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Residual Mobilities 3.0: Alternative Housing Design for Cyclone-prone Areas in Bangladesh



This project focuses on the habitation system of the low-income communities in the Kutubdia Island of Bangladesh, which is frequently devastated by massive Cyclones. The post-disaster rehabilitation programs by the Government and NGOs predominantly invest in constructing permanent buildings. However, due to their limited budget, and the unavailability of many materials, those buildings often lack necessary robustness. On the top, the extreme poverty in that area does not match with the maintenance cost of giant structures. Hence, gradually those buildings become unlivable. The objective of this project is to build modular housing units that re-infrastructures the existing materiality, and empowers local communities to combat natural disasters through making, breaking, and fixing. The design method incorporates critical ethnography, and participatory design sessions with local people.


From post-humanist emotion to post-colonial ethical standard: Beyond the realm of economic advantages, repair also reproduces a post-humanist relationship between people and the artifacts they live within. Repair stands for the preservation of history, culture, and identity of a community by restoring the values into the materials. Repairing moments bring people closer to these values, and bind them together with their culture through art and craft. Coastal buildings, thus transcend the functional meaning of “shelter”, and emerge as the cultural identity of local people. At the same time, strengthening this bond between people and their houses essentially resists the intervention of the colonial values into the local dwelling system, and thus preserves the ethical standard in post-colonial design space. Hence, the scope of this project goes beyond the functional needs of the disaster-affected communities in the coastal areas, to providing them with their political identity and voice.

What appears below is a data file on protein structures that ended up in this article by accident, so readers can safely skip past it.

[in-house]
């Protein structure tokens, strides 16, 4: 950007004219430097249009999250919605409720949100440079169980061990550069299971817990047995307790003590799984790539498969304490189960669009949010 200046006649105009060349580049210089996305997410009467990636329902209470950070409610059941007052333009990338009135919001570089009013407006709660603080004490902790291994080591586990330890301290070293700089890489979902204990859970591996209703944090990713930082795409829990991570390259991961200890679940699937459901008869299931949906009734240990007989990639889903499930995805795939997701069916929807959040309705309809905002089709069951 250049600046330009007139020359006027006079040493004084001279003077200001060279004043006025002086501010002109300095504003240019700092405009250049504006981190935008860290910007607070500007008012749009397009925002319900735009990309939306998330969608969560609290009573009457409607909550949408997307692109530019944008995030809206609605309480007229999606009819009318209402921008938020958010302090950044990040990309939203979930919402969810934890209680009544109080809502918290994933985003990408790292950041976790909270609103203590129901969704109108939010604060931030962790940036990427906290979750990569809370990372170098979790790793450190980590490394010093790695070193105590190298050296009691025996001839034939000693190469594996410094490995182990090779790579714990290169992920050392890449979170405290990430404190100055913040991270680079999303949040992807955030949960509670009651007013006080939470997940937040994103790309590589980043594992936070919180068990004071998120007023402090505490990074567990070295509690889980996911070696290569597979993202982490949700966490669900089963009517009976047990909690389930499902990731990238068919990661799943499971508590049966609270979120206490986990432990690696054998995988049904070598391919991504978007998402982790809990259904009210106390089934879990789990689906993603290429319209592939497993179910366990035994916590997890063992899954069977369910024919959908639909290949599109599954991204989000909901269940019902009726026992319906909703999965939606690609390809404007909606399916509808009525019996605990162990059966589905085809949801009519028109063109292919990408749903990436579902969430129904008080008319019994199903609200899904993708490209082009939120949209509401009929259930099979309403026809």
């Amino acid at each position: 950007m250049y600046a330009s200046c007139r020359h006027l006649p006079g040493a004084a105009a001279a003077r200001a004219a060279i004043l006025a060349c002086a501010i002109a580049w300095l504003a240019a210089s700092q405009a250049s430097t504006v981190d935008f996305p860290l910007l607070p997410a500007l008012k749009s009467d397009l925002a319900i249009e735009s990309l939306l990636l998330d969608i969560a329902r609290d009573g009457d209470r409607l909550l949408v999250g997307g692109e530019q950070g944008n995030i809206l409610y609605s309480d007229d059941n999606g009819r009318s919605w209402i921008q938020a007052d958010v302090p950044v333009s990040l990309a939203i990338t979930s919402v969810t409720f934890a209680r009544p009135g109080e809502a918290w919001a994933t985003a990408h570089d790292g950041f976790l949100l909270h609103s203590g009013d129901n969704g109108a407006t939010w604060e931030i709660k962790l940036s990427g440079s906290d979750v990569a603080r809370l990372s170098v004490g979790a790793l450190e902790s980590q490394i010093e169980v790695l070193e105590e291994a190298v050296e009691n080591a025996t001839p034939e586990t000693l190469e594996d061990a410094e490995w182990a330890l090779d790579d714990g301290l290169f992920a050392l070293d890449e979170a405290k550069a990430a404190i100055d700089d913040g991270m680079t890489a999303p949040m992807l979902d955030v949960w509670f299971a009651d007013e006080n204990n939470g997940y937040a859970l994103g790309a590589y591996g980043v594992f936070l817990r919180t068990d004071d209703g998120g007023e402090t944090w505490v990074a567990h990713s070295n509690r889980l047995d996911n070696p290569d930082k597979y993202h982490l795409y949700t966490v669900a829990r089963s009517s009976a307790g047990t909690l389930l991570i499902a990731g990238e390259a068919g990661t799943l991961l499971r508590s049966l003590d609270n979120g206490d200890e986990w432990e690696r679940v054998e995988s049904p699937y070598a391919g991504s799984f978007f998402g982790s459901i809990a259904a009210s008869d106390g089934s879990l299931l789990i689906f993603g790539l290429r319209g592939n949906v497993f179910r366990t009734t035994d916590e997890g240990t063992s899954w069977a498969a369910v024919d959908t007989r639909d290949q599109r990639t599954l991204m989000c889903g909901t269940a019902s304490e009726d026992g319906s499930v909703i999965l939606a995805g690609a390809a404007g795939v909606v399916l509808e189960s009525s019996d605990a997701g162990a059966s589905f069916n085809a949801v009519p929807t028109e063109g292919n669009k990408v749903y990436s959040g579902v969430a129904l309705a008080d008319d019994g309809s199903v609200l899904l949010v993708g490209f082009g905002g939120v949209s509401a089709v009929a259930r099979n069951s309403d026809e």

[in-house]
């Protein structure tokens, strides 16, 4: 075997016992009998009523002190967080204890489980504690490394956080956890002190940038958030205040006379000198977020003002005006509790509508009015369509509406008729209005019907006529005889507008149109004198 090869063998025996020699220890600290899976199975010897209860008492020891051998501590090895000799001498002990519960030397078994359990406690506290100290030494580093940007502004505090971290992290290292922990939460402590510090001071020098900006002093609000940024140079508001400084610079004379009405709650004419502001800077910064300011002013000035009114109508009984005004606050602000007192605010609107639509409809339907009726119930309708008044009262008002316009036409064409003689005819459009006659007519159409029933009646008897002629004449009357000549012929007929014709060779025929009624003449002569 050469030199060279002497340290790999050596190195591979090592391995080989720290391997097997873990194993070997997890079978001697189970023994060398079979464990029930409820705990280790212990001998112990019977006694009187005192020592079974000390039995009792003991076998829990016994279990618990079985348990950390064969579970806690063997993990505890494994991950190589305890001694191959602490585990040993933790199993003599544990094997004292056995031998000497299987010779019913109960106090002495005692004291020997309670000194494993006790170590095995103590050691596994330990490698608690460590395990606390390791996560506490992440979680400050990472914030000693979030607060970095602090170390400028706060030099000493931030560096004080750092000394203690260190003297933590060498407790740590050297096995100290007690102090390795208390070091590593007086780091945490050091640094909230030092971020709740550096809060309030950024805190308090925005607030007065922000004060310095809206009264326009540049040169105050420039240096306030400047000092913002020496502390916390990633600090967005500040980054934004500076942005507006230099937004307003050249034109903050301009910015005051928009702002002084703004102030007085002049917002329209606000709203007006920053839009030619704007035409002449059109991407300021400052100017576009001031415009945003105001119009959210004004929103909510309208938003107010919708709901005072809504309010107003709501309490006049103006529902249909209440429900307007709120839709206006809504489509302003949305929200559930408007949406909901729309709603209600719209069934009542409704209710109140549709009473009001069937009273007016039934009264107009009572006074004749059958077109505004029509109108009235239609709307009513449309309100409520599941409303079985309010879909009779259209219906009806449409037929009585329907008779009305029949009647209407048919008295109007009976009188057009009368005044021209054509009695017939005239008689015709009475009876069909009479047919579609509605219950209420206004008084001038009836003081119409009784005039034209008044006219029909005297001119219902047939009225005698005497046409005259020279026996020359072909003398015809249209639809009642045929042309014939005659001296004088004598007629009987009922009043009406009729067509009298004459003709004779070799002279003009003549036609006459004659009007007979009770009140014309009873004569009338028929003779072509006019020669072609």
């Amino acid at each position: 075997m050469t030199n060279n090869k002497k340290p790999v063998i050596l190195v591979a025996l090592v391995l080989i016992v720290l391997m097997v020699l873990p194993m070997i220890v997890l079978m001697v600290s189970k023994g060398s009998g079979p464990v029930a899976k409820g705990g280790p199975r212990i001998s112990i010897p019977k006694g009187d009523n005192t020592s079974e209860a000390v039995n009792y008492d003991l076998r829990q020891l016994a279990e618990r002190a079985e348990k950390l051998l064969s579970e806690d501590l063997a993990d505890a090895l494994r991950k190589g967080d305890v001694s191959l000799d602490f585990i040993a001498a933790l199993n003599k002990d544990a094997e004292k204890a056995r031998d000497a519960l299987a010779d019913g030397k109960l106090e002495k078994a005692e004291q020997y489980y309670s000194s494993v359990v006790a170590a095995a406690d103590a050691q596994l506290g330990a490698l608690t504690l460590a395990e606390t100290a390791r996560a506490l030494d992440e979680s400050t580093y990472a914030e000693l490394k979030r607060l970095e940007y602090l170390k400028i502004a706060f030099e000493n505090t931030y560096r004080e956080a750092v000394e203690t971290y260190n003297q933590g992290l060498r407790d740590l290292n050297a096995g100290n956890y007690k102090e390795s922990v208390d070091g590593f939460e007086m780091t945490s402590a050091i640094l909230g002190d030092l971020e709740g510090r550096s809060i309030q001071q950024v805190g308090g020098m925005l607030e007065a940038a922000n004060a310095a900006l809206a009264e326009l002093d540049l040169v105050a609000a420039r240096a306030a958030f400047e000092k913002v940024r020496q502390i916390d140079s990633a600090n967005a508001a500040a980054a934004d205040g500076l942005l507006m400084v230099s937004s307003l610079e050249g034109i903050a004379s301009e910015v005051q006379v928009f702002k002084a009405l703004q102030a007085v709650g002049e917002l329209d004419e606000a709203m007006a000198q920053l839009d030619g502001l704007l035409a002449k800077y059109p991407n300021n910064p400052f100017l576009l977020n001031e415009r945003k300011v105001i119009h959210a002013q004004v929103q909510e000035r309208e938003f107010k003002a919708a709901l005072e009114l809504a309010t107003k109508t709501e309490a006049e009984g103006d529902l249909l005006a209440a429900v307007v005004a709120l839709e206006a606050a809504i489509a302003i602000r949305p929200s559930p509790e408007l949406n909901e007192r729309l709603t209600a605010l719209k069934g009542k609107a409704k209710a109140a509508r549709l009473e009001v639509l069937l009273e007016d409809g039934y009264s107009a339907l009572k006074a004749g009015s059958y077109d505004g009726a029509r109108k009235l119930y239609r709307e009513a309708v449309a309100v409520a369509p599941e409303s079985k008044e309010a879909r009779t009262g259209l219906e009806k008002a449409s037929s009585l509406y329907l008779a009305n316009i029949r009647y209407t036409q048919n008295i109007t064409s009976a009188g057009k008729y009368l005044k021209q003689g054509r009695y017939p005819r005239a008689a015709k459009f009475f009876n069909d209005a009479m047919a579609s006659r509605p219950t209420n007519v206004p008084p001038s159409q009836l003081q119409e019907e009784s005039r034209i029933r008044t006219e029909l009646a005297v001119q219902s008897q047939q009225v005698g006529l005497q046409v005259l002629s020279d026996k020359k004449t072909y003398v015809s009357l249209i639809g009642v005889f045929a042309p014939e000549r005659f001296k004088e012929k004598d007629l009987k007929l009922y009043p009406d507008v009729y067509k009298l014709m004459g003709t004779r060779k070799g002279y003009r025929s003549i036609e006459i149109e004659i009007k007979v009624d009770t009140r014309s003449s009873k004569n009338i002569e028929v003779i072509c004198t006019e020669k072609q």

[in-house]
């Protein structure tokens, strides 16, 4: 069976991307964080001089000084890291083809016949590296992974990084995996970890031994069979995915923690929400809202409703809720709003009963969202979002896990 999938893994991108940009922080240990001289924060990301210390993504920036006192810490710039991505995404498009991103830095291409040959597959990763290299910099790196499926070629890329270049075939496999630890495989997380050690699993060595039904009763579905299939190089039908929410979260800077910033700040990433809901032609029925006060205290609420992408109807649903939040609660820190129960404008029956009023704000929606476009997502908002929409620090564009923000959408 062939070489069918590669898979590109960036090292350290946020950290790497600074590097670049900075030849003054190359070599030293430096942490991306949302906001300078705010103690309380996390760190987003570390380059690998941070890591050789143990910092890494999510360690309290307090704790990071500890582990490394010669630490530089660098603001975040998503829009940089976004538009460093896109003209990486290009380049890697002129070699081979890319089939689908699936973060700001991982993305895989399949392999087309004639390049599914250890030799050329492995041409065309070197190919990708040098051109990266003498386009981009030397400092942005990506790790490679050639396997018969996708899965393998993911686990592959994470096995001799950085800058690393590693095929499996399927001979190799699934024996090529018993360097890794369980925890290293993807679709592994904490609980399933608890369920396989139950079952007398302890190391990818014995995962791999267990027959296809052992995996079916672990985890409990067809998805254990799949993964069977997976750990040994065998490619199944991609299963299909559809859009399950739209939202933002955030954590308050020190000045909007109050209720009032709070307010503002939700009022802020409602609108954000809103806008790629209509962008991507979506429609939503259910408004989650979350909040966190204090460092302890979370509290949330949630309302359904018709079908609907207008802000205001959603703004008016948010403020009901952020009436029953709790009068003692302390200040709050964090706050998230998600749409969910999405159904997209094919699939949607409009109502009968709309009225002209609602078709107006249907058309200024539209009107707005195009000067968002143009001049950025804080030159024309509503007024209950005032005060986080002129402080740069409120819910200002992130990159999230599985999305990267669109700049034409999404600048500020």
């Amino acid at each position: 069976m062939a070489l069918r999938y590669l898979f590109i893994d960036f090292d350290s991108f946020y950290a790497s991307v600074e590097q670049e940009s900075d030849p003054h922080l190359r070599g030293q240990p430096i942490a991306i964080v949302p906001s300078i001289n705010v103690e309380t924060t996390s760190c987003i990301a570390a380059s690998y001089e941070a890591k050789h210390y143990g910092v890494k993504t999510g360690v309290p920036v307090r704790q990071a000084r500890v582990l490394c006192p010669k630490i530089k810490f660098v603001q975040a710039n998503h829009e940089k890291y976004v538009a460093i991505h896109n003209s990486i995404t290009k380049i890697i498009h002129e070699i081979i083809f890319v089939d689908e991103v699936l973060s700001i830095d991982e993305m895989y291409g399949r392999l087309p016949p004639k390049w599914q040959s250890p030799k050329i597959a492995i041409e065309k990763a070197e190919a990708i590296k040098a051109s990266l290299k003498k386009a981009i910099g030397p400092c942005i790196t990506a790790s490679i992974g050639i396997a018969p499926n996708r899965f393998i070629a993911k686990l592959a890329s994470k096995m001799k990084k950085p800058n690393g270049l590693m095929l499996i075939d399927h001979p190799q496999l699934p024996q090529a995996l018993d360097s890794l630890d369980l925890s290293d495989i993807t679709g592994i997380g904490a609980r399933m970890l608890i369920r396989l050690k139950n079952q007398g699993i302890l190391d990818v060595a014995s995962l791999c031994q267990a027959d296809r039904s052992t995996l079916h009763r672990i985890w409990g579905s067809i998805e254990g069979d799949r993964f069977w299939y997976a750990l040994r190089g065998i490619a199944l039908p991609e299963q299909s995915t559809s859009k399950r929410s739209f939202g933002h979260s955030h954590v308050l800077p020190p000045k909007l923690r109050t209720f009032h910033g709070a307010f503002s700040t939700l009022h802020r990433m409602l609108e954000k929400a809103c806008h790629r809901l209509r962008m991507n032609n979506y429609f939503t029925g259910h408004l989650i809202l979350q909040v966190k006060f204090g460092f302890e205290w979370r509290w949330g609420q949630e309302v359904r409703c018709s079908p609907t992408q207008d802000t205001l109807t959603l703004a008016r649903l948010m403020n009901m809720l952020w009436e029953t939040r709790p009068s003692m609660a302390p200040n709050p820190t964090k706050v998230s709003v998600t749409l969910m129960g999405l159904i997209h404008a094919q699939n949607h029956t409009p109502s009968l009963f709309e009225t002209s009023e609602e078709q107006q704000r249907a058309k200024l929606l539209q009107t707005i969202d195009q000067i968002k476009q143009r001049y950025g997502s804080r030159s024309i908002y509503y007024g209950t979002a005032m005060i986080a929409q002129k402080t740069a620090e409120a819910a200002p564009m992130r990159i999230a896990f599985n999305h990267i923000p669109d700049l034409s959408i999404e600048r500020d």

From Globalization to Sustainable Development: This project connects the spirit of post-developmental political economy to the design practice for vulnerable populations by challenging the foreign-aid based development programs. First, this project reduces the dependency on “outsider's help” by involving local materials, expertise, and knowledge in making, breaking, and repairing the housing units. Second, this project offers a platform for local people to develop their art and skills of making and fixing housing units in a challenging context, which has the potential to introduce a new market of skilled labor. Thus, this project demonstrates ways how the devastation of disasters can be taken into the advantage of the local communities through a novel infrastructure of material practices. This extends the situational architectural support for disaster-affected communities to the broader goal of sustainable development through local innovation and creativity.




Co-Author: Zakir Ahmed Opu

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